Gov. Dirk Kempthorne just slammed his big, red VETO stamp down on eight House bills – that’s eight – and declared, “Every House bill that comes down here is veto fodder.”
The governor’s angry that a House committee sidetracked his $1.6 billion statewide highway construction proposal yesterday, and he’s flexing his veto muscle to make sure the plan gets back on track. Legislators won’t be finishing their session until they work with Kempthorne on the road bill, he warned. “I’m willing to stay as long as it takes,” he said. “So I’m going to take care of some of these House bills.”
That said, he slammed the VETO stamp onto each of the eight bills with a loud bang, one after another. “And I’ve got a whole lot of other bills I can take care of,” Kempthorne warned, pointing to a stack of 47 other House bills that are awaiting his signature. “It is time for us to have cooperation.”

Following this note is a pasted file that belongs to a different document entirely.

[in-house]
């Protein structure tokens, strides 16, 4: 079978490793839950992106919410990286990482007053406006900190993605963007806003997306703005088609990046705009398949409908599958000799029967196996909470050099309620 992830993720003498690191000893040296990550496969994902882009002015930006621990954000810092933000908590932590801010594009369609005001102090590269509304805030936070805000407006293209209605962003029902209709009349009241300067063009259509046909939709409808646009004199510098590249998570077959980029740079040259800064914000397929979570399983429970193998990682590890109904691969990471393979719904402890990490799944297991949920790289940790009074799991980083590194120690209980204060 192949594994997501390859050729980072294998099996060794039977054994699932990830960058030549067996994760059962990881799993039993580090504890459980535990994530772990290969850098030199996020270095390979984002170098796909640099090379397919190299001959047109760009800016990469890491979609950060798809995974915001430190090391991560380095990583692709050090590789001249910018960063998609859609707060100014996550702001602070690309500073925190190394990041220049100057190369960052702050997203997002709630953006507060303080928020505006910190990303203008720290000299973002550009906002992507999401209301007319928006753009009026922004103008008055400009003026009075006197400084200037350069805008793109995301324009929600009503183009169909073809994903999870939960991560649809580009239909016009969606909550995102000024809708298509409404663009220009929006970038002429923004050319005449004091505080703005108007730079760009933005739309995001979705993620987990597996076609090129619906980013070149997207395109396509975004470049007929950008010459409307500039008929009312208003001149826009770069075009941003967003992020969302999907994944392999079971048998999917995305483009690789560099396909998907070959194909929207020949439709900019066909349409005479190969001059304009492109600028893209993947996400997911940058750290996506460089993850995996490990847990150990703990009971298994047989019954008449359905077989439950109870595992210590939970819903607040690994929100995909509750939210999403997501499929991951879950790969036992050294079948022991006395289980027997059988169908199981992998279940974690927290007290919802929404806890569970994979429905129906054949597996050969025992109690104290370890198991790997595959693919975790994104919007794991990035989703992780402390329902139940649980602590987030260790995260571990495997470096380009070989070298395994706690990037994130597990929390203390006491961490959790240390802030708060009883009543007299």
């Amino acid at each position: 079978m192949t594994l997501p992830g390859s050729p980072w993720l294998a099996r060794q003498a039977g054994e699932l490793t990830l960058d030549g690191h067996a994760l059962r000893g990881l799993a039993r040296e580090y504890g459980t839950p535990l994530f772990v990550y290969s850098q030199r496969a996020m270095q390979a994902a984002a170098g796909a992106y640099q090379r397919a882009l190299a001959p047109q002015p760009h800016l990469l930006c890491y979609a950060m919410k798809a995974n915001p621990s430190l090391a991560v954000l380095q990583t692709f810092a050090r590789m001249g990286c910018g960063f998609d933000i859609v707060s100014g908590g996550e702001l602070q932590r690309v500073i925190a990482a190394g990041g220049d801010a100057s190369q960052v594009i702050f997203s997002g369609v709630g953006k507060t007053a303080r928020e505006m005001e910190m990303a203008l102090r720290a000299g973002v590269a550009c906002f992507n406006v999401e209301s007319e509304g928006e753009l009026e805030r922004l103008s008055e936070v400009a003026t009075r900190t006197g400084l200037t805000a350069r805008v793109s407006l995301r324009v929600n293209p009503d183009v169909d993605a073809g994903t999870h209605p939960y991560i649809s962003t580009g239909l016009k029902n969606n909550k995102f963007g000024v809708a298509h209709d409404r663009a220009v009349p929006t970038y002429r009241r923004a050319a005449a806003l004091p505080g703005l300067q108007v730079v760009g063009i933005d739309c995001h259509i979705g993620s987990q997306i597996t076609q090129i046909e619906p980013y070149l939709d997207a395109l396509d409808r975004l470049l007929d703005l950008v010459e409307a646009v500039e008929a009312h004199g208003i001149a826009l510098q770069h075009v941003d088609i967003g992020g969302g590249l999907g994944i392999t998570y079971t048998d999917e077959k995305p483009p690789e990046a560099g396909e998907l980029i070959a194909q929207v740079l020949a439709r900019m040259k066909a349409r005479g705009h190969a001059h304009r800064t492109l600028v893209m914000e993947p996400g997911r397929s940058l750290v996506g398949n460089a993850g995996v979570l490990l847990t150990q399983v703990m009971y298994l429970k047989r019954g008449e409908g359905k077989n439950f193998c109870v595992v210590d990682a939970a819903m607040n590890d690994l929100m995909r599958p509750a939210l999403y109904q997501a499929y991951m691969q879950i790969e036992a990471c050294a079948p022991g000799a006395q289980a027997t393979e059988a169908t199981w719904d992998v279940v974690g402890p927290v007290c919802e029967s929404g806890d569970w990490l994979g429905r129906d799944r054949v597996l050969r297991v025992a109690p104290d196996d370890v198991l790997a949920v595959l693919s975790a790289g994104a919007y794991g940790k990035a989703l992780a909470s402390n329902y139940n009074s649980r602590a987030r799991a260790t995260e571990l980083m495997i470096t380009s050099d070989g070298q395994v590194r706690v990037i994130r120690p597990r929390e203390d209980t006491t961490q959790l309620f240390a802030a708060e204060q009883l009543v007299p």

The vetoed bills dealt with everything from agriculture to parks to child protection to income taxes. “Some of ‘em have merit,” Kempthorne said.
The road plan, which would utilize GARVEE bonds to borrow against future federal highway allocations, is a centerpiece of Kempthorne’s legislative agenda this year. It includes major upgrades to U.S. Highway 95, the accident-plagued road that’s the state’s only north-south highway. “That is legislation … that provides for the safety and well-being of our citizens when they travel the highways,” the governor said. “I’m determined that we are going to connect Idaho.”
Not in the governor’s possible-veto stack are four bills implementing a multimillion-dollar water settlement. They’re House bills, but they’re waiting right now on the Senate calendar, and haven’t been voted on yet there. “The indication I’ve gotten from the Senate leadership is that they may not take up the water bills so that they can protect them,” Kempthorne said. “That’s probably a good idea.”